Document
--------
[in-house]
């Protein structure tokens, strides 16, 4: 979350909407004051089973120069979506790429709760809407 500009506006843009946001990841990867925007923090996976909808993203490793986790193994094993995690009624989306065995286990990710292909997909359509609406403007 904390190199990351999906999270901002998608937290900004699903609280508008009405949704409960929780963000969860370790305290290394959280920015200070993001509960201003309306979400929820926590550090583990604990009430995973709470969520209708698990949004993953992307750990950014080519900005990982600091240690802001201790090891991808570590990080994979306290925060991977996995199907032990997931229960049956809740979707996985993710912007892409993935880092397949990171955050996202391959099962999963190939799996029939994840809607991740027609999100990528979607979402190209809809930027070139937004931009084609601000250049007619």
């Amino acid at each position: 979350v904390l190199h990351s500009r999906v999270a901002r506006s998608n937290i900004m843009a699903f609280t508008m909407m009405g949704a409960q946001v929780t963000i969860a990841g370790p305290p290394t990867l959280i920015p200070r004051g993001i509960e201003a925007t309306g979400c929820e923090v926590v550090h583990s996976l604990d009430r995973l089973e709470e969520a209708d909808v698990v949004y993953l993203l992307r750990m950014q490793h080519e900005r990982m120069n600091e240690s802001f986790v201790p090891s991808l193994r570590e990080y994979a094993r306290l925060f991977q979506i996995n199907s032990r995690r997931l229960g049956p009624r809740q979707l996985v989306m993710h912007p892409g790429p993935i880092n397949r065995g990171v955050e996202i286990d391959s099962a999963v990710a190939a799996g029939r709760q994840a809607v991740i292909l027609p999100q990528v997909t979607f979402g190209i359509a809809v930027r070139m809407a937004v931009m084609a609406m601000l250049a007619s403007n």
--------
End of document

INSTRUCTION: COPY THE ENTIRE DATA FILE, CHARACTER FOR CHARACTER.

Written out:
[in-house]
């Protein structure tokens, strides 16, 4: 979350909407004051089973120069979506790429709760809407 500009506006843009946001990841990867925007923090996976909808993203490793986790193994094993995690009624989306065995286990990710292909997909359509609406403007 904390190199990351999906999270901002998608937290900004699903609280508008009405949704409960929780963000969860370790305290290394959280920015200070993001509960201003309306979400929820926590550090583990604990009430995973709470969520209708698990949004993953992307750990950014080519900005990982600091240690802001201790090891991808570590990080994979306290925060991977996995199907032990997931229960049956809740979707996985993710912007892409993935880092397949990171955050996202391959099962999963190939799996029939994840809607991740027609999100990528979607979402190209809809930027070139937004931009084609601000250049007619």
């Amino acid at each position: 979350v904390l190199h990351s500009r999906v999270a901002r506006s998608n937290i900004m843009a699903f609280t508008m909407m009405g949704a409960q946001v929780t963000i969860a990841g370790p305290p290394t990867l959280i920015p200070r004051g993001i509960e201003a925007t309306g979400c929820e923090v926590v550090h583990s996976l604990d009430r995973l089973e709470e969520a209708d909808v698990v949004y993953l993203l992307r750990m950014q490793h080519e900005r990982m120069n600091e240690s802001f986790v201790p090891s991808l193994r570590e990080y994979a094993r306290l925060f991977q979506i996995n199907s032990r995690r997931l229960g049956p009624r809740q979707l996985v989306m993710h912007p892409g790429p993935i880092n397949r065995g990171v955050e996202i286990d391959s099962a999963v990710a190939a799996g029939r709760q994840a809607v991740i292909l027609p999100q990528v997909t979607f979402g190209i359509a809809v930027r070139m809407a937004v931009m084609a609406m601000l250049a007619s403007n």